• Perhaps more than at any time in recent decades, Malaysia’s moderate voices are sounding an alarm. Zainah Anwar, the founder of Sisters in Islam, a women’s rights group, describes a “headlong descent into a puritanical, extremist, intolerant brand of Islam in this country.” “Malaysia’s moderate Islam is only touted for Western consumption,” she wrote in The Star newspaper on Sunday.

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    • Ms. Zainah also wrote, “For too long this government has given almost a carte blanche to the religious authorities and the belligerent supremacists to take the lead and define what Islam is and is not.”

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  • According to Islamic scholars, banning non-Muslims from using "Allah" is unique to Malaysia. The largest Islamic organization in Indonesia, Nahdlatul Ulama says "Allah" is not a word only for Muslims.

    • Islamic scholars say banning non-Muslims from using “Allah” is unique to Malaysia.

      nytimes.com
    • “You can’t find this idea in any previous Islamic discourse,” said Yahya Cholil Staquf, a senior cleric at Nahdlatul Ulama, the largest Islamic organization in Indonesia, Malaysia’s neighbor and the world’s most populous Muslim-majority country. “Every language has its own word for God. Allah is just a word to acknowledge God. It’s not a word for only Muslims.”

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    • The Christian minority in Indonesia, where the lingua franca is similar to Malaysia’s, refers to God as Allah without any controversy; Indonesian Bibles are often imported into Malaysia, when they are not seized by the authorities.

      nytimes.com
  • Minorities in Malaysia need clarity on freedom of religion in the country

    • Minorities need clarity on freedom of religion in the country, said the Rev. Jerry Dusing, the church president of a large evangelical Christian denomination, Sidang Injil Borneo. “No law can prohibit anyone from the reasonable practice of their faith,” he said in an interview. “Why on earth are they banning words?”

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    • The Roman Catholic Church has also been embroiled in a court case challenging Malaysia’s Allah ban after the government ordered that its newsletter, The Herald, stop using Allah.

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  • Just this morning, a group of Muslim NGOs protested against the development of a four-storey church in Bandar Sunway. They deemed the building insenstive to the predominantly Muslim community in the area.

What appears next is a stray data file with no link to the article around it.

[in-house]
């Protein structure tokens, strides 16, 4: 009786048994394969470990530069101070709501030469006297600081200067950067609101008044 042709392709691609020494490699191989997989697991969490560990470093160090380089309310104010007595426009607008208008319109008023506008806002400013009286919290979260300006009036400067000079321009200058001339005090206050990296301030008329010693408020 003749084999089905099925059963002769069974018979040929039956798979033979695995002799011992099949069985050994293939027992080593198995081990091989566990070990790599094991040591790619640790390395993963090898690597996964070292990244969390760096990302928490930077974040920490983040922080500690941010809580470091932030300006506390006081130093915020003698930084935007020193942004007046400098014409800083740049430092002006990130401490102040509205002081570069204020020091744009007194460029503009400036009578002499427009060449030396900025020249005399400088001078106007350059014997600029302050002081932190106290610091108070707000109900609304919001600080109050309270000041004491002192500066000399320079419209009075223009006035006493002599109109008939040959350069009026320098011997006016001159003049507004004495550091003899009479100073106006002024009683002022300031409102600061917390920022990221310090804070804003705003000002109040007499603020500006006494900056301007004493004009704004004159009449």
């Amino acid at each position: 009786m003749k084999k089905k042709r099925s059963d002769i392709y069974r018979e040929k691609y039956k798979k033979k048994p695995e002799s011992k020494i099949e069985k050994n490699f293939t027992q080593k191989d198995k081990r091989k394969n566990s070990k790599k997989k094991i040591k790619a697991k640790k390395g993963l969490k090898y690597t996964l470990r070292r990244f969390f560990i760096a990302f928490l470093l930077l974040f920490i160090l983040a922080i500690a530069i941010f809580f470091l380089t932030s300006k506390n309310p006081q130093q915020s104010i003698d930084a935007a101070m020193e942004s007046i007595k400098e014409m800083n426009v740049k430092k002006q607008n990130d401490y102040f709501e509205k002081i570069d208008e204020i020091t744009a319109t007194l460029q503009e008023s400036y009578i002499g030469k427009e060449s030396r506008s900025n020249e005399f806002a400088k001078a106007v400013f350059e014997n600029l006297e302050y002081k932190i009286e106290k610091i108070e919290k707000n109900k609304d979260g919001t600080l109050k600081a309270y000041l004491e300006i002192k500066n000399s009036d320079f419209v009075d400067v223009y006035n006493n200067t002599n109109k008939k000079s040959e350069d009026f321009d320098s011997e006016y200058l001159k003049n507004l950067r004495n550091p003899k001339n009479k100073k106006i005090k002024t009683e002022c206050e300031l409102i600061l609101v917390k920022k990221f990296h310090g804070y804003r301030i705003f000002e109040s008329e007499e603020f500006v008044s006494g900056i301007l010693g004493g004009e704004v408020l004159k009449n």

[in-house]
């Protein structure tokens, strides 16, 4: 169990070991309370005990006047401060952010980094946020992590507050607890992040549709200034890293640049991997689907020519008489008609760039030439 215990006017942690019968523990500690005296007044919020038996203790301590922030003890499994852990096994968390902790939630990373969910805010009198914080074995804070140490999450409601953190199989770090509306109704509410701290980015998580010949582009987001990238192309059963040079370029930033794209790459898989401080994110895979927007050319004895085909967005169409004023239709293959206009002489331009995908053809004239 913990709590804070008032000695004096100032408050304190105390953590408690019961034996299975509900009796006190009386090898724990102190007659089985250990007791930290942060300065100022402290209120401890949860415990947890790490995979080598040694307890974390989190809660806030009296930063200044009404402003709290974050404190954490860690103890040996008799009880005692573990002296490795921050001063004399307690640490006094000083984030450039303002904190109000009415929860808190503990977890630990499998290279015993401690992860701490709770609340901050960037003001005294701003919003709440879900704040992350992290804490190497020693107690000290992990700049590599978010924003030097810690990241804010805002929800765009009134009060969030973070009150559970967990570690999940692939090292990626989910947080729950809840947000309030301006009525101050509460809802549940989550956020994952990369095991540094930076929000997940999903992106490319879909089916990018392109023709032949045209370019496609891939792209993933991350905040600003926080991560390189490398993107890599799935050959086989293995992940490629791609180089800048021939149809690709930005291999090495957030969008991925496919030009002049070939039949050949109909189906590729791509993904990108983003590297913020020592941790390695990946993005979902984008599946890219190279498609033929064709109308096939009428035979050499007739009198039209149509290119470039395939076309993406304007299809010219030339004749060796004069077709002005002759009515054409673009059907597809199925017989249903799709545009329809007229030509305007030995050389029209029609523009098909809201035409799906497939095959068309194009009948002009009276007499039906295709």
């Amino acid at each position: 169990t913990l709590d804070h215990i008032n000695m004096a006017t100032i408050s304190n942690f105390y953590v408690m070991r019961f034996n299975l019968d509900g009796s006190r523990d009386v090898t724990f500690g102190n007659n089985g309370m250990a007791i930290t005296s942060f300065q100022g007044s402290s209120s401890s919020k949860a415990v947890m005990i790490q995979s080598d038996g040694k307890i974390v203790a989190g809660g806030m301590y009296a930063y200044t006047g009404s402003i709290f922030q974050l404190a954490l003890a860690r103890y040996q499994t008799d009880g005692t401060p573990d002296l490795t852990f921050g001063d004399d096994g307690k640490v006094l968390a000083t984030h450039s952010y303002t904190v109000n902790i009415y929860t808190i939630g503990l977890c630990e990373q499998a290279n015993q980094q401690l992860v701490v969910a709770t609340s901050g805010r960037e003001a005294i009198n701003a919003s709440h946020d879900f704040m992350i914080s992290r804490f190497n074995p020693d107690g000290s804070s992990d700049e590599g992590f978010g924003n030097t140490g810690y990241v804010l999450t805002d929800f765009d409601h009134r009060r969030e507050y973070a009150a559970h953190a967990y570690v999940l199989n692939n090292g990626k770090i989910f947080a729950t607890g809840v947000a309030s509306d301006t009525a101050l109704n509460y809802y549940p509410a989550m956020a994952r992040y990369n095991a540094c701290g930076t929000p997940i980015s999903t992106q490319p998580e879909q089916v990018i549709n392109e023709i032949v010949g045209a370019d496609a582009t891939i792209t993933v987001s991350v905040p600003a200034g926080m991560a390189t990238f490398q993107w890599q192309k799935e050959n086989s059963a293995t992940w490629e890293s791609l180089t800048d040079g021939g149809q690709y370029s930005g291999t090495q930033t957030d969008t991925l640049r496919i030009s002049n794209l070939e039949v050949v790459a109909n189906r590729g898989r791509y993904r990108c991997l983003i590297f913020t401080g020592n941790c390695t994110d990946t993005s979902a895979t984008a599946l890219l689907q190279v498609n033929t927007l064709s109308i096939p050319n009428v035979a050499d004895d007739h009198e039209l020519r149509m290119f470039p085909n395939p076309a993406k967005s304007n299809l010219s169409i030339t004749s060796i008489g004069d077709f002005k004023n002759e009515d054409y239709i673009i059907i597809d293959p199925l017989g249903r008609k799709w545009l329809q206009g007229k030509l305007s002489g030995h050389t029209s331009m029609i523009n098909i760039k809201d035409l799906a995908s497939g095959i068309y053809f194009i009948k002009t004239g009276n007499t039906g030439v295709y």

• Wan Saiful Wan Jan from the Institute for Democracy and Economic Affairs explains that politicians from the ruling coalition play up perceived threats to Islam to maintain political hegemony

    • In Malaysia’s ethnic-based politics, it is in the interest of politicians from the governing coalition to play up perceived threats to Islam, says Wan Saiful Wan Jan, the executive director of the Institute for Democracy and Economic Affairs, a research organization in Kuala Lumpur that promotes liberal democracy and free markets.

      nytimes.com
    • “The more Muslims feel they are under threat, the more UMNO can maintain its political hegemony,” Mr. Wan Saiful said.

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  • He says Malaysia conservative Muslims are disconnected from the wider Islamic world. Even a Palestinian guy once told him "The world is laughing at you. I’m from an Arab country and everyone uses the word, every day."

    • Mr. Wan Saiful says Malaysia’s conservative Muslims are disconnected from the wider Islamic world. Arabic-language Bibles used by Christians in countries such as Egypt and Lebanon use the word Allah for God.

      nytimes.com
    • He was attending a conference overseas this year when the court affirmed the ban on the Catholic Church using Allah in its newsletter. “This Palestinian guy came up to me and said: ‘The world is laughing at you. I’m from an Arab country and everyone uses the word, every day.’ ”

      nytimes.com
  • More on the struggle with religion in Malaysia: